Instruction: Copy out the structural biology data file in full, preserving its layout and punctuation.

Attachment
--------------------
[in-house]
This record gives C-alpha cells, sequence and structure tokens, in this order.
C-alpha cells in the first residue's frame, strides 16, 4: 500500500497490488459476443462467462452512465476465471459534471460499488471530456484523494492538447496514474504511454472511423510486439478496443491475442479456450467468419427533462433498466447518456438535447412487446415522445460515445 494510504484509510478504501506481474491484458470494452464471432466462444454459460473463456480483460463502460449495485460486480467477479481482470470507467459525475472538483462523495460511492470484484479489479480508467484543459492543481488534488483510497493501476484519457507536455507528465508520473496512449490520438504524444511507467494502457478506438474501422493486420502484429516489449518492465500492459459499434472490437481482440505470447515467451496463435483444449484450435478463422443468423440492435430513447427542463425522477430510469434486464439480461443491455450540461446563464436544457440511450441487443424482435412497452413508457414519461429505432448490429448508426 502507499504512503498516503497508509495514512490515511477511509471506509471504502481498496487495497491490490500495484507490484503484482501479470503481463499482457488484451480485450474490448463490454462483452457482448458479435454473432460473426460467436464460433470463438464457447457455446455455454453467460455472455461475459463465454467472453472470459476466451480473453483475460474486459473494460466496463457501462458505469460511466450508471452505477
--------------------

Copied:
[in-house]
This record gives C-alpha cells, sequence and structure tokens, in this order.
C-alpha cells in the first residue's frame, strides 16, 4: 500500500497490488459476443462467462452512465476465471459534471460499488471530456484523494492538447496514474504511454472511423510486439478496443491475442479456450467468419427533462433498466447518456438535447412487446415522445460515445 494510504484509510478504501506481474491484458470494452464471432466462444454459460473463456480483460463502460449495485460486480467477479481482470470507467459525475472538483462523495460511492470484484479489479480508467484543459492543481488534488483510497493501476484519457507536455507528465508520473496512449490520438504524444511507467494502457478506438474501422493486420502484429516489449518492465500492459459499434472490437481482440505470447515467451496463435483444449484450435478463422443468423440492435430513447427542463425522477430510469434486464439480461443491455450540461446563464436544457440511450441487443424482435412497452413508457414519461429505432448490429448508426 502507499504512503498516503497508509495514512490515511477511509471506509471504502481498496487495497491490490500495484507490484503484482501479470503481463499482457488484451480485450474490448463490454462483452457482448458479435454473432460473426460467436464460433470463438464457447457455446455455454453467460455472455461475459463465454467472453472470459476466451480473453483475460474486459473494460466496463457501462458505469460511466450508471452505477